Australia’s Federal Government has ditched plans to allow mainstream private imports of new vehicles from countries like Japan and the UK, announcing a reworked Road Vehicle Standard Bill featuring a series of changes.
Minister for Urban Infrastructure, Paul Fletcher, says the decision was made to abandon a parallel import scheme as consumer and safety concerns were not offset by the "modest benefits of the personal import arrangement".
"After further detailed work on implementation arrangements, the Turnbull Government has decided not to proceed with one element of changes proposed earlier, which would have allowed personal importation of new motor vehicles from the United Kingdom and Japan," he said.
"That work has highlighted the cost and complexity of providing appropriate consumer awareness and protection arrangements, including investigation of each vehicle before it was imported to Australia, ensuring consumers were aware that the manufacturer's warranty may not apply in Australia, and establishing systems to deal with a manufacturer's safety recall.”
"It would also have been necessary to ensure that subsequent purchasers of a vehicle, which had been personally imported into Australia as a new vehicle, were aware of this fact - and the consequences of this, such as the manufacturer's warranty not applying."
The changes come as the Australian Competition and Consumer Commission (ACCC) steps up its efforts on consumer rights protection for automobile buyers.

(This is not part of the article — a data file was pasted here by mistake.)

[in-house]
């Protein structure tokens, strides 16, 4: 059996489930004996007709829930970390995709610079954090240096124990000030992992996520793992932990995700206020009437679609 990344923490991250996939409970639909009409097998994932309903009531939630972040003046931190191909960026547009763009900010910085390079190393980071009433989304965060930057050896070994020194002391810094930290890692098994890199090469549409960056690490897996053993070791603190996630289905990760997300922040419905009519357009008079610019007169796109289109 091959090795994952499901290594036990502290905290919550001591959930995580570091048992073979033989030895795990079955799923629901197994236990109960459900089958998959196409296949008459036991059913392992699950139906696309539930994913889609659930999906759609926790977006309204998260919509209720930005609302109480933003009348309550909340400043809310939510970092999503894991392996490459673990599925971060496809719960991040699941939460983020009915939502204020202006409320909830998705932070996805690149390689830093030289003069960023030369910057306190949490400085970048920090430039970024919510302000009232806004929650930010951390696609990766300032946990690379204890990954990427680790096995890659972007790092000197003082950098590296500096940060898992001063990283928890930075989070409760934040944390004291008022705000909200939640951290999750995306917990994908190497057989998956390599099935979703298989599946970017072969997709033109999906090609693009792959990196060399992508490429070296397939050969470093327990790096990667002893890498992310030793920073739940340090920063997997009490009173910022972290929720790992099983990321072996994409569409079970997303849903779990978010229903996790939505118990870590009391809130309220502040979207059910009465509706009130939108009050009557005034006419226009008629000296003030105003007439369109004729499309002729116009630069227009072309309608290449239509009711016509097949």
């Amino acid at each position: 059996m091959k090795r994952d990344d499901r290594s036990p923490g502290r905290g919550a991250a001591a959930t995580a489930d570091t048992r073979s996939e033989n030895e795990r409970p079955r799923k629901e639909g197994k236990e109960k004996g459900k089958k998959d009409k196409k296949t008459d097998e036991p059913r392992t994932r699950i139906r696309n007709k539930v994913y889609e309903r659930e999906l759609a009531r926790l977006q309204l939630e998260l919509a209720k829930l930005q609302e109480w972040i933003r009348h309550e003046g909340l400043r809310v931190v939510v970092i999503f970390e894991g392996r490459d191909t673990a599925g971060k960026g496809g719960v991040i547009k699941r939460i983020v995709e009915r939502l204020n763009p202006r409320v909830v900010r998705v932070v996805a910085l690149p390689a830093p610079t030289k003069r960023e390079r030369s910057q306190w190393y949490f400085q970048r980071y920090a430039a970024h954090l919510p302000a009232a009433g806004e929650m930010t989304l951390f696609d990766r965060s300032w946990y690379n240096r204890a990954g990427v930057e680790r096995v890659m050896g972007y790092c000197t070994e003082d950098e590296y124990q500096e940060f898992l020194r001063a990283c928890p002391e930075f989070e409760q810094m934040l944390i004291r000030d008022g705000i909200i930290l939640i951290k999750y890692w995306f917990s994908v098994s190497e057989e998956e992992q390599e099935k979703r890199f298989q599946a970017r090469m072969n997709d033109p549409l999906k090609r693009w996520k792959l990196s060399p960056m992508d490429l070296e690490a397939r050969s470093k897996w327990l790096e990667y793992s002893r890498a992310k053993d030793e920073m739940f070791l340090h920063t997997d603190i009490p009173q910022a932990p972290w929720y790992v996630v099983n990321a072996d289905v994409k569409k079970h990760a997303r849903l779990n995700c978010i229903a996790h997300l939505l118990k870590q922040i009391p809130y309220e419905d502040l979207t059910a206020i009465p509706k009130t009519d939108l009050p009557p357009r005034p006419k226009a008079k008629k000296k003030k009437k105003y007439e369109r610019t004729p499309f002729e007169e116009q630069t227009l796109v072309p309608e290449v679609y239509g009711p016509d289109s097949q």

Currently vehicles that meet the definition of an ‘enthusiast vehicle’ under the Specialist & Enthusiast Vehicle Scheme (SEVS) are allowed into the country, with the new proposal broadening the criteria while retaining targets for rarity, performance, efficiency and other measures.
Left-hand drive vehicles that do not have an equivalent offered in Australia may be imported, though they must also be converted to right-hand drive for safety reasons with the exception of rare or limited-build vehicles which will be exempt from conversion to protect their collector status. Older LHD drive vehicles will also be exempt.
The Federal Chamber of Automotive Industries (FCAI) welcomed the move, which chief executive Tony Weber describes as "a win for consumers".
“The industry has long held the view that personal imports are not in the interest of consumers, nor of the 236,000 people who are either directly or indirectly employed in the Australian motor industry,” he says.
“Australia already has one of the most competitive motor vehicle markets in the world, delivering world quality vehicles and outstanding value for the consumer.”
“To allow personal imports would have exposed consumers to enormous risks, which the Government’s own analysis has clearly identified.”
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